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MARKER DATABASE
“Bite-Size Bits of Local, National, and Global History”
“Bite-Size Bits of Local, National, and Global History”
Downtown in Washington, District of Columbia — The American Northeast (Mid-Atlantic)
 

South Side

President's Park

 
 
South Side Marker image. Click for full size.
By Devry Jones, February 27, 2019
1. South Side Marker
Inscription.  
1. First Division Monument
This memorial honors the First Division of the United States Army


Originally made to commemorate the soldiers who gave their lives during World War I, the memorial features a gilded statue of Victory.

2. Butt-Millet Memorial Fountain
This fountain commemorates two men who lost their lives on the HMS Titanic in April 1912.


Major Archibald Wallingham Butt and Francis David Millet were well known in Washington. The fountain was also designed as a water fountain for police horses.

3. Second Division Memorial
This memorial honors the Second Division of the United States Army.


Originally made to commemorate the soldiers who gave their lives during World War I, the two wings of the original memorial were added in 1962.

4. Haupt Fountains
These fountains are a popular location for photographing the White House.


The fountains are each made from a 55-ton slab of rainbow granite and frames the White House as
South Side Marker image. Click for full size.
By Devry Jones, February 27, 2019
2. South Side Marker
Sixteenth Street and Constitution Avenue.

5. Zero Milestone
This marker is the official point for measuring distances from Washington, D.C.


This pink granite shaft stands on the north and south meridian of the District of Columbia. All four sides are inscribed.

6. National Christmas Tree
This Blue Colorado spruce is the National Christmas Tree.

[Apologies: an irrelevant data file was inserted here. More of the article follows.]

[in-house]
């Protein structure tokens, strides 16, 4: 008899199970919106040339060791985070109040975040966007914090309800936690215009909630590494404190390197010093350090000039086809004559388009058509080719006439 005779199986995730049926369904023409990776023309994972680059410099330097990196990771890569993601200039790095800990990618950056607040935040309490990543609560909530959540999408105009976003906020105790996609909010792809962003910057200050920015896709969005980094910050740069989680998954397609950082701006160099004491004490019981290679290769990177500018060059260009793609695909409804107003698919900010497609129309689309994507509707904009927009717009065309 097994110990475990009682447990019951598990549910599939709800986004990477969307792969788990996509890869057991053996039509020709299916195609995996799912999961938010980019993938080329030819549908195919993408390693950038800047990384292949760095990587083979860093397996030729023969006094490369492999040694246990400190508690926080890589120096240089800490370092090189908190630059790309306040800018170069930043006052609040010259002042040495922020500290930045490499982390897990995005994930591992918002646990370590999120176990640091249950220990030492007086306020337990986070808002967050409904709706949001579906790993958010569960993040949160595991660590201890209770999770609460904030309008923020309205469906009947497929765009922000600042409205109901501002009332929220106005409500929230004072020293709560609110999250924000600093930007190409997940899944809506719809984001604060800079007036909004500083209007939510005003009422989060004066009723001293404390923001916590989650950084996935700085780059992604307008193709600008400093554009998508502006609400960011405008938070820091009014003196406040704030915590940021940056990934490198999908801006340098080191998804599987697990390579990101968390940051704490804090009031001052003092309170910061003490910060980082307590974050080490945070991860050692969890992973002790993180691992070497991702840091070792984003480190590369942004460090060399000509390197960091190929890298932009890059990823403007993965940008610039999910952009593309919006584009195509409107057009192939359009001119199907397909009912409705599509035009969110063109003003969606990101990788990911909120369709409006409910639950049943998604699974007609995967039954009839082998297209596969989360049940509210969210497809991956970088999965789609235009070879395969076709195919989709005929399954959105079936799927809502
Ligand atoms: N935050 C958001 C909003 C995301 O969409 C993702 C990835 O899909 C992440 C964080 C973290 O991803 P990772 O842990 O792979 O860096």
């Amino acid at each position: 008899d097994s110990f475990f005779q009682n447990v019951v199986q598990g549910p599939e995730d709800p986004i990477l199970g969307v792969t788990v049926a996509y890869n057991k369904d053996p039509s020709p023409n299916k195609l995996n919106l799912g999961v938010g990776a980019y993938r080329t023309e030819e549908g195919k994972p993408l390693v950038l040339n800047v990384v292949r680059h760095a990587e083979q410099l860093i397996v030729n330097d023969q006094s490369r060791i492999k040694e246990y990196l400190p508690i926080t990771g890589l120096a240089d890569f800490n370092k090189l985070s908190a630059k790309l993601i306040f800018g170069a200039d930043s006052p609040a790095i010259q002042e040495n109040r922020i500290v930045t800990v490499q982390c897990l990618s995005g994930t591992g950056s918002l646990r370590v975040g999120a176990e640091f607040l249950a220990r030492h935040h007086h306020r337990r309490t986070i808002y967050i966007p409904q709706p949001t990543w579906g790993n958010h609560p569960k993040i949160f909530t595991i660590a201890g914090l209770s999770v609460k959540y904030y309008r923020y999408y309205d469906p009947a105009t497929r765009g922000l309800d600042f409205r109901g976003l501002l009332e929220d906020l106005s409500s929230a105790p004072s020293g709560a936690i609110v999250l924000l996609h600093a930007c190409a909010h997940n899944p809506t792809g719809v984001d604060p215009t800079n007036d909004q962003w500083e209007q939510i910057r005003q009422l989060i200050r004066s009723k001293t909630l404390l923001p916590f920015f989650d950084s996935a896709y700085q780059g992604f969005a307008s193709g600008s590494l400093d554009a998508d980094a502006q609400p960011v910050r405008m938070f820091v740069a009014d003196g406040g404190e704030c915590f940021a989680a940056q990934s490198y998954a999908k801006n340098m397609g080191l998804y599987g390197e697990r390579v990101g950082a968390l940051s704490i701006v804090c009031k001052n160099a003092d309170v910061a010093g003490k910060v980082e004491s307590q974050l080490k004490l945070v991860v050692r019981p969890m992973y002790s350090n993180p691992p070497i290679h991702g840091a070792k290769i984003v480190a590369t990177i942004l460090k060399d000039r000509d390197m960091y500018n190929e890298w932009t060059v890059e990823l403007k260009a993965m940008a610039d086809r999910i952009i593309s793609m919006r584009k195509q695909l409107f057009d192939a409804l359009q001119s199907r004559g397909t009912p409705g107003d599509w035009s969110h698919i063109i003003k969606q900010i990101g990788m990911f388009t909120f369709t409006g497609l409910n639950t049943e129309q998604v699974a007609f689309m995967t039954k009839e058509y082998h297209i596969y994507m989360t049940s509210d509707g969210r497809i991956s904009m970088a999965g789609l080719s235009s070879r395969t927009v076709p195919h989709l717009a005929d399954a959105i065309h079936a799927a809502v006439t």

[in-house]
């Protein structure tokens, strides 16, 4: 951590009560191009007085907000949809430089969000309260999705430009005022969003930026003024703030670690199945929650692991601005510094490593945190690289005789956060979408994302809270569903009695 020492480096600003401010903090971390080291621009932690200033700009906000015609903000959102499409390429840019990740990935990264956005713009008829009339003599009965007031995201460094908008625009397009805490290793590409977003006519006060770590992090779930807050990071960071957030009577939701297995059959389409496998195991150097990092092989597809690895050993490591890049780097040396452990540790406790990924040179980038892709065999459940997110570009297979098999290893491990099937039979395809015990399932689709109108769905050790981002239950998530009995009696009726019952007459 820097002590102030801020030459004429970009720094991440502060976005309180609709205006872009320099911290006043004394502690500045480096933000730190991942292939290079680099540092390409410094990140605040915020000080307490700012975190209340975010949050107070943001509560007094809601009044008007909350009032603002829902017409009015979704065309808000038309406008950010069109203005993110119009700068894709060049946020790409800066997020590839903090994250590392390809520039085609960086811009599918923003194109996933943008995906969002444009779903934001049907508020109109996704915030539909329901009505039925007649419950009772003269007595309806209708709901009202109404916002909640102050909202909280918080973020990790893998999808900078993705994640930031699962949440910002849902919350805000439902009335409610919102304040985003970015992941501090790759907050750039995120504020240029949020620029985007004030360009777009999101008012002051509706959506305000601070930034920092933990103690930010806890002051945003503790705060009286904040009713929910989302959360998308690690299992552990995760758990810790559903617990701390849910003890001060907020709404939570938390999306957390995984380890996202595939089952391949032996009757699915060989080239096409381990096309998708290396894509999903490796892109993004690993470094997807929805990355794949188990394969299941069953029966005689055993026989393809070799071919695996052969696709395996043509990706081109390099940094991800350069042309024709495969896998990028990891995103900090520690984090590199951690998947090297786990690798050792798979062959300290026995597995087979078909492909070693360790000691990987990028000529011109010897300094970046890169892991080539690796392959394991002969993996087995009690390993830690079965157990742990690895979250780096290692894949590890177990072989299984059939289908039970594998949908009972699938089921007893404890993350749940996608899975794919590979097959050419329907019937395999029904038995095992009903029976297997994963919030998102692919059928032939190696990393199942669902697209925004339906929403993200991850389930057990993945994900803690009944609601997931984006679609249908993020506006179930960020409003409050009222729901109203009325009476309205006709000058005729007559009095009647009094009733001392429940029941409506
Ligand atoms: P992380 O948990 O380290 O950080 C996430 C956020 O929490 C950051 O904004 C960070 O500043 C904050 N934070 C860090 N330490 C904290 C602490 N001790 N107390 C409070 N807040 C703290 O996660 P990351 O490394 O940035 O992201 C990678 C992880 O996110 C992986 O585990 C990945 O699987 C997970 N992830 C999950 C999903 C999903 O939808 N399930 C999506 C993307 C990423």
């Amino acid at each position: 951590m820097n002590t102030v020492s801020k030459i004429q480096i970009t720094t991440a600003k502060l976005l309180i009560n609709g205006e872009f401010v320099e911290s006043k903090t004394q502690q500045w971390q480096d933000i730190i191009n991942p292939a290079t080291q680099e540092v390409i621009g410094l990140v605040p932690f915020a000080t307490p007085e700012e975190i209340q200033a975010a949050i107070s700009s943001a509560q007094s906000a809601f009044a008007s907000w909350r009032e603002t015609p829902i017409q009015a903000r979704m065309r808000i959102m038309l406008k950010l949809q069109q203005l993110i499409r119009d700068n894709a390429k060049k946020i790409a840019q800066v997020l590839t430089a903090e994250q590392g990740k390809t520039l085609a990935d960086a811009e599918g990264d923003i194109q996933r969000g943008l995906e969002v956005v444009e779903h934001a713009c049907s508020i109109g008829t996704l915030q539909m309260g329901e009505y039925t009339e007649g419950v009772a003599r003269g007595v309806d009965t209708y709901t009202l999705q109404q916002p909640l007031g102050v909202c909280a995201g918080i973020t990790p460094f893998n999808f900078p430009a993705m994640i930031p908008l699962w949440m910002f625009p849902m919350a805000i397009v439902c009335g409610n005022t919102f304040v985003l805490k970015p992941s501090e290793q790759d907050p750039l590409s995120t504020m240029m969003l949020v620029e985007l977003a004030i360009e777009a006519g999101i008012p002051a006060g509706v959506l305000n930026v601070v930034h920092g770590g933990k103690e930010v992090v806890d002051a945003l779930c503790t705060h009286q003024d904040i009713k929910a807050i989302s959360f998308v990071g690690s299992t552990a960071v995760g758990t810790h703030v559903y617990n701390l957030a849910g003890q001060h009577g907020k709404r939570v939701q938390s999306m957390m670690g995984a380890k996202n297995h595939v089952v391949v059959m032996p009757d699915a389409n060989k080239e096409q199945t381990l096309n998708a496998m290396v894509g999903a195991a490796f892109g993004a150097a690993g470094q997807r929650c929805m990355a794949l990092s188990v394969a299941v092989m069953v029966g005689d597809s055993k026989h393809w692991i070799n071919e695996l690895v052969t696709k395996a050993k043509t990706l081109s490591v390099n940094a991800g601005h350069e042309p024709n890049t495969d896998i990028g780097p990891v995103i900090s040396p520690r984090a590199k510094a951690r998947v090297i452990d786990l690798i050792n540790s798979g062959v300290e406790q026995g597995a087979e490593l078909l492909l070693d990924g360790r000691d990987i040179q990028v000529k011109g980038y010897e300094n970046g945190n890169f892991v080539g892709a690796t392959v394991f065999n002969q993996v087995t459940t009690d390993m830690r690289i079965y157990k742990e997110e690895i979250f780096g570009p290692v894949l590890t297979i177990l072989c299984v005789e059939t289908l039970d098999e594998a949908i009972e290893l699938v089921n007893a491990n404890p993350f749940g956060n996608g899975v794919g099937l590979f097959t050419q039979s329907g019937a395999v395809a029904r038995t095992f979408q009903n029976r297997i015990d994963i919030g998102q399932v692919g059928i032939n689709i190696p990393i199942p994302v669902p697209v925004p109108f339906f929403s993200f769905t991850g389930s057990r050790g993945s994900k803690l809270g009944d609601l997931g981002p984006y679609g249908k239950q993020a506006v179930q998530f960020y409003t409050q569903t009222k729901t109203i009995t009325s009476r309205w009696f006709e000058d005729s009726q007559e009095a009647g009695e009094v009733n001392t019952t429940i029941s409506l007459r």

Since 1922, the President has lit a Christmas tree on the White House grounds. This tree from York, Pennsylvania was planted on the Ellipse in 1976.

7. General Sherman Statue
A bronze equestrian statue of Civil War General William Tecumseh Sherman (1820-1891).


This monument is adorned with medallions of generals who served under Sherman's command and the names of the battles in which he fought.

8. Boy Scout Memorial
This bronze statue memorializes the Boy Scouts of America


The memorial stands on the site of the first Boy Scout Jamboree. It is one of the few memorials in Washington, D.C. commemorating a living cause.

9. Original Patentee Memorial
This granite shaft commemorates the the eighteen landowners whose property became the District of Columbia.


The names of the eighteen landowners are inscribed on the base. Each side is carved with a symbol of the early pioneers' agricultural pursuits.
 
Erected by National Park Service, U.S. Department of the Interior.
 
Location. 38° 53.692′ N, 77° 2.095′ W. Marker is in Downtown, District of Columbia, in Washington. Marker can be reached from Ellipse Road Northwest west of 15th Street Northwest, on the right when traveling south. Touch for map. Marker is a window display at the Ellipse Visitor Center at President's Park. Marker is at or near this postal address: 1600 Pennsylvania Avenue Northwest, Washington DC 20502, United States of America. Touch for directions.
 
Other nearby markers. At least 8 other markers are within walking distance of this marker. White House Ablaze (about 300 feet away, measured in a direct line); The National Christmas Tree (about 400 feet away); a different marker also named The National Christmas Tree (was about 400 feet away but has been reported permanently removed. ); Boy Scout Memorial (about 400 feet away); Original Patentees Memorial (about 400 feet away); William Tecumseh Sherman (about 400 feet away); Zero Milestone (about 500 feet away); White House Kitchen Garden (about 500 feet away). Touch for a list and map of all markers in Downtown.
 
Categories. War, World IWaterways & Vessels
 
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Credits. This page was last revised on March 22, 2019. This page originally submitted on February 27, 2019, by Devry Becker Jones of Washington, District of Columbia. This page has been viewed 69 times since then. Photos:   1, 2. submitted on February 27, 2019, by Devry Becker Jones of Washington, District of Columbia. • Bill Pfingsten was the editor who published this page.
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